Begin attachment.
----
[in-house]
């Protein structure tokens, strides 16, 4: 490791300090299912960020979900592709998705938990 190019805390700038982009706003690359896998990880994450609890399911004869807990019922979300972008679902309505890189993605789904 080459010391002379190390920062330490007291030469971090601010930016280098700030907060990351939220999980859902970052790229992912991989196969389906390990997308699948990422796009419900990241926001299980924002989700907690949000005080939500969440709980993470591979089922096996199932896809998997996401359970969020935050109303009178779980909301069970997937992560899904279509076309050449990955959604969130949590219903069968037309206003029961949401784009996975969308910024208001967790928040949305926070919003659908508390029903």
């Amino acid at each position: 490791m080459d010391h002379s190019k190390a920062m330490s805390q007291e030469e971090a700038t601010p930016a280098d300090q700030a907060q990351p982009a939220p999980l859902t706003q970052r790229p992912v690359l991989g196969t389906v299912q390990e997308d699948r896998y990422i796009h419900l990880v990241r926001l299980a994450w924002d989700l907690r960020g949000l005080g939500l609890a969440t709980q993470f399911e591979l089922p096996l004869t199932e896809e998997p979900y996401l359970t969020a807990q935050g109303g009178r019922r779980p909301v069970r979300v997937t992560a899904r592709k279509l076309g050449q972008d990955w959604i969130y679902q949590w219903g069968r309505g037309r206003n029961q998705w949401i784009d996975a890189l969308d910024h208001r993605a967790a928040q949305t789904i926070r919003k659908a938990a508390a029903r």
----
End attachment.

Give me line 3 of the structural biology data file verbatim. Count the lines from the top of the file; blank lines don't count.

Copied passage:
């Amino acid at each position: 490791m080459d010391h002379s190019k190390a920062m330490s805390q007291e030469e971090a700038t601010p930016a280098d300090q700030a907060q990351p982009a939220p999980l859902t706003q970052r790229p992912v690359l991989g196969t389906v299912q390990e997308d699948r896998y990422i796009h419900l990880v990241r926001l299980a994450w924002d989700l907690r960020g949000l005080g939500l609890a969440t709980q993470f399911e591979l089922p096996l004869t199932e896809e998997p979900y996401l359970t969020a807990q935050g109303g009178r019922r779980p909301v069970r979300v997937t992560a899904r592709k279509l076309g050449q972008d990955w959604i969130y679902q949590w219903g069968r309505g037309r206003n029961q998705w949401i784009d996975a890189l969308d910024h208001r993605a967790a928040q949305t789904i926070r919003k659908a938990a508390a029903r």